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TYPO3 Performance in 2019

The fact that good speed is an important factor for Google placement is now widely known. But also the increase in mobile use (already in 2016, mobile use of websites has overtaken desktop use!) in combination with wide regions where LTE is not yet available, makes lean and fast websites more important than ever. We reveal what is 2019 State of the Art in TYPO3 Website Performance.

Here are the potentials

There are various building blocks that have to be considered for a well-functioning website - and many of them intertwine. In general, the following areas can be distinguished:

Infrastructure (hardware and software / middleware)
"Frontend" programming, building blocks and browser tasks
"Backend" programming, TYPO3 setup and database

In the following we explain important new (or for many websites especially useful) developments.

1. Infrastructure

TYPO3 uses three applications to run a web site: the HTTP server, PHP (as part of the former), and the SQL database. In addition there is the network. Each of these areas and the operating system have numerous ways to optimize performance.

Our special favorites in 2019:

  • HTTP/2 with Push Server: The transmission of the components via the network happens whenever you click something in your browser. With HTTP / 2 including "Server Push" this is supplemented by the most intelligent and proactive transmission of the next data or the relevant excerpts.
  • Redis: Especially for large appearances, it is worth storing certain data in a separate, lightning-fast memory and thus not only to have an outstanding additional caching, but also to simplify the distribution across multiple servers (TYPO3 cluster).
  • Brotli: With this new method, the data for the transfer between server and browser can be compressed much better - 20% fewer bytes than with previously available algorithms! Attention: Brotli is not yet available on all server platforms.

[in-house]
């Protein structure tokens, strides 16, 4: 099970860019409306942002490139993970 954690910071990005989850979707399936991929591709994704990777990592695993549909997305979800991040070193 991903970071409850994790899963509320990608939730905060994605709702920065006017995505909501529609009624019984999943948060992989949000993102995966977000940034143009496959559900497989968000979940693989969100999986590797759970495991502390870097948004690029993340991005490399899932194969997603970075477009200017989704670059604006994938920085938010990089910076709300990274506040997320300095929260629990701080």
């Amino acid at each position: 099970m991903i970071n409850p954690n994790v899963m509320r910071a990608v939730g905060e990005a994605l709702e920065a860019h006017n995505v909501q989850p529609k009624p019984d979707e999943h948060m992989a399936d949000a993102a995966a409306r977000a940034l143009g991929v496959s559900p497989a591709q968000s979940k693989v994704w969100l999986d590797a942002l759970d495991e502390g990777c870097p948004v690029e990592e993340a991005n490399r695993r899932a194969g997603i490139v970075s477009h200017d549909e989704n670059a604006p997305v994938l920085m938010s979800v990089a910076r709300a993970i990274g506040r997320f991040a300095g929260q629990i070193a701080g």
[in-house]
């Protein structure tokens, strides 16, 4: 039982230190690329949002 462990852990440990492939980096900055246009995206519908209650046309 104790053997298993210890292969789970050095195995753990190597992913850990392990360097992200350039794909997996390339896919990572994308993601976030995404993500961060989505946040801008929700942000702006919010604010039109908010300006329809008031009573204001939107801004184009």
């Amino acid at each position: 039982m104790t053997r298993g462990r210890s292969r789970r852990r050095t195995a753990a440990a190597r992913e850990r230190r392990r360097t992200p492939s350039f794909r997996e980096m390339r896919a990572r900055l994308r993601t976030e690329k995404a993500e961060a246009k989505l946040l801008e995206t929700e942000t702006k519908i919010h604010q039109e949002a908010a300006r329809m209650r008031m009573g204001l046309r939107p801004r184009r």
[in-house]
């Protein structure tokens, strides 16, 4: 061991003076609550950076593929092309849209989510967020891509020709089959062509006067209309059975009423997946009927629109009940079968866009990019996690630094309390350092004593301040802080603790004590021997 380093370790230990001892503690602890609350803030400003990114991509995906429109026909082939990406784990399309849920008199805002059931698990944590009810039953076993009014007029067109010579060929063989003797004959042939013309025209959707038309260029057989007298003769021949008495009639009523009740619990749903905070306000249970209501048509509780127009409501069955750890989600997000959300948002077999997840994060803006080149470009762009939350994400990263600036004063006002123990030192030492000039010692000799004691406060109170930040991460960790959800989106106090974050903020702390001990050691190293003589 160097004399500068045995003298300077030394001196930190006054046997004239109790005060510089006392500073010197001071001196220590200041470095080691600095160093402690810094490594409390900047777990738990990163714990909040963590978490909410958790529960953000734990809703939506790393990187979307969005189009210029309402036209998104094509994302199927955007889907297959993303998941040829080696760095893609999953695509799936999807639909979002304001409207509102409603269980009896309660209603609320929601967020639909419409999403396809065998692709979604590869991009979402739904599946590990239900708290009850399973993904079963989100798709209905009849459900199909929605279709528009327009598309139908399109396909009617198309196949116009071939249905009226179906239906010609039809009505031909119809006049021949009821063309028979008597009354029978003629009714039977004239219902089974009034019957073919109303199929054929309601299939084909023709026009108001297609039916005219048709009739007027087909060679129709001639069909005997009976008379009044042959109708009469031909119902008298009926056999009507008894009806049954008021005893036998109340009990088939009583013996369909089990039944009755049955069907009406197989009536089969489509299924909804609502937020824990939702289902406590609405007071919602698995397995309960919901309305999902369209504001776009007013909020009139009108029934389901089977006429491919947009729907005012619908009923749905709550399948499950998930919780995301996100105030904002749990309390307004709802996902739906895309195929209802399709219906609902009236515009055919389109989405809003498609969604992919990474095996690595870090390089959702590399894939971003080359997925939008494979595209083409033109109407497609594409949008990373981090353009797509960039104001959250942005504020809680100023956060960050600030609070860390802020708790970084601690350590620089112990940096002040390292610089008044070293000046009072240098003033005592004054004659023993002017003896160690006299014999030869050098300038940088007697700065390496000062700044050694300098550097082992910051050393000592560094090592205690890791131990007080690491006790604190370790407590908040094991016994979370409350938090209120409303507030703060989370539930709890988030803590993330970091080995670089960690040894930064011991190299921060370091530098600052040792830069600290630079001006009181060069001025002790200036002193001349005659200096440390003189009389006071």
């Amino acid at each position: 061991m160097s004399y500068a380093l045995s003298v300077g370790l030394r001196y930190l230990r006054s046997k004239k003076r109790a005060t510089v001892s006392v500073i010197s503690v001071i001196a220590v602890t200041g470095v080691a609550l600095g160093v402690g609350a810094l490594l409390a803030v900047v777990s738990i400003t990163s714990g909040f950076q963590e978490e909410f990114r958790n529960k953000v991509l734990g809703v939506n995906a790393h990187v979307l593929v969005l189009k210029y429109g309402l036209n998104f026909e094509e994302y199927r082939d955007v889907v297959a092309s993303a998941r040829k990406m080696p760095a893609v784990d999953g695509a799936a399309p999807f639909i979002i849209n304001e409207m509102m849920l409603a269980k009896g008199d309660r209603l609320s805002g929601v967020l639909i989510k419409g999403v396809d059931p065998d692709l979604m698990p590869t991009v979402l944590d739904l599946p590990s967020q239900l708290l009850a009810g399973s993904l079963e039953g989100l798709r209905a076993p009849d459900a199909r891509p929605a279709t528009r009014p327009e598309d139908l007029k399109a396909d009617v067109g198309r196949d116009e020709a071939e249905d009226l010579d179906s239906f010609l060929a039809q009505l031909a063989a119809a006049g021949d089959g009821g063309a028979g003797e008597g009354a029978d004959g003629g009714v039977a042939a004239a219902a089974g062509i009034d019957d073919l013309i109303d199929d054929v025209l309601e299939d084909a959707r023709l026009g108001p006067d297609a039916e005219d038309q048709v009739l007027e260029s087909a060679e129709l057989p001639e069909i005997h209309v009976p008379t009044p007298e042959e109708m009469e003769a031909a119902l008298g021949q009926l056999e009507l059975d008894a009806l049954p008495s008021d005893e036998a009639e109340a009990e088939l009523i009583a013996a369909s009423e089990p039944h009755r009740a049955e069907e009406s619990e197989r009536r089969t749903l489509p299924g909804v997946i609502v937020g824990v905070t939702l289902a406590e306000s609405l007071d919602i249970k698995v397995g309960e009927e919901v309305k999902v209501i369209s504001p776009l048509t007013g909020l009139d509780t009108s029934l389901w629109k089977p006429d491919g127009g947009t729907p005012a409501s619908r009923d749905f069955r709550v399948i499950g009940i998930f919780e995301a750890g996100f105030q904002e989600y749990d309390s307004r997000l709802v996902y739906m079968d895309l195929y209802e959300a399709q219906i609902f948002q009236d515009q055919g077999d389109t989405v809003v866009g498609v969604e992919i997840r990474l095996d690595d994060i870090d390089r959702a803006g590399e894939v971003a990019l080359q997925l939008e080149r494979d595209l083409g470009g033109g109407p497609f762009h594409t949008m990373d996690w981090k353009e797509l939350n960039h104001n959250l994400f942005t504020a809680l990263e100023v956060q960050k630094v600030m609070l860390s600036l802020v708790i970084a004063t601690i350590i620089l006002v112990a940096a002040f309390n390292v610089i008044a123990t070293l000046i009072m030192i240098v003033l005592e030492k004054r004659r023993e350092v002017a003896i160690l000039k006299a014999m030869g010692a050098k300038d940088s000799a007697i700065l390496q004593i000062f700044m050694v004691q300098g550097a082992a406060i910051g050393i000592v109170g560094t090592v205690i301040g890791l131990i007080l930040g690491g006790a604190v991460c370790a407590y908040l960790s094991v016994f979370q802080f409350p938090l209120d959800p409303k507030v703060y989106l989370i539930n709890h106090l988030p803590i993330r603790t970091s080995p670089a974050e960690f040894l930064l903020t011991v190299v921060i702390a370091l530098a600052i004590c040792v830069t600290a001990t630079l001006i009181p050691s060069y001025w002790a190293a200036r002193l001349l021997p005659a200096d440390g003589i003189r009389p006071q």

Additional measures not described here in detail: static file cache, CDN (Content Delivery Network), database tuning, server upgrade (especially simple in virtualized environments), server cluster, ...

2. Frontend

Especially in the transfer and rendering of the data to and through the browser there are numerous optimization possibilities - following a selection of the most current instruments:

  • WebP: An optimized image file format for significantly better compressed images; can be used automatically by TYPO3 and is therefore not noticeable to editors. WebP and is already supported by all major browsers (otherwise, as usual, a "classic" graphic format is transmitted).
  • srcset: Images are automatically sent on the server side in the size that makes sense for the device: Why should I transmit a picture in "huge" desktop quality if it is only displayed on a smartphone?
  • Lazy Loading: The loading of non-critical resources is delayed at the time the page is loaded and not loaded until the moment it is needed.

Additional measures not described in detail here: Resource Hints, Load dynamic content into static pages, Correct Web font integration, JavaScript, SVG Sprites, WebPack, ...

3. Backend

Even in the background, e.g. in business logic, there is a lot to gain:

  • Intelligent architecture with data caching and microservices: Where a lot of performance is required, attention should be paid to optimal internal caching, and second, the components involved should be isolated and individually scalable.
  • PHP Profiling: By methodically examining the internal performance behavior, e.g. quickly track down slow database queries or a non-active cache. It can also be generally recognized which parts of the code are slow and could use a speed boost. Some profiling tools also gather information about how much memory is used and what features and methods increase their memory usage.

Additional measures not described in detail here: Optimize TypoScript, compressionLevel, optimize MySQL queries, limit logging to a reasonable minimum, no TYPO3 mountpoints, ...

Measuring TYPO3 performance

To identify the actual state and potential, you can use various helpful tools. Our favorite for a first, quick overview: Google Lighthouse. In addition to performance, this tool can also explore accessibility, the level of implementation of Progressive Web apps, and more. For the performance test you only need the URL of the page; then a detailed performance report will be generated, including tips on how to fix any weaknesses.

But it should not be concealed that the interpretation of the result is a science in itself: not only "What does that mean in terms of content?", But also "How is this in my case to evaluate?" And "How much effort would be here how much Benefit over? "

High performance with little effort: We would be glad to advise you

Depending on the initial condition, in most cases 20-40 % speed increases can be achieved with a manageable amount of effort - where there are real "blunders" or legacy pollution, much more can be achieved.

If you want to bring your website performance up to date, we are glad to support you. How about a free inventory and proposals for measures? Talk to us!

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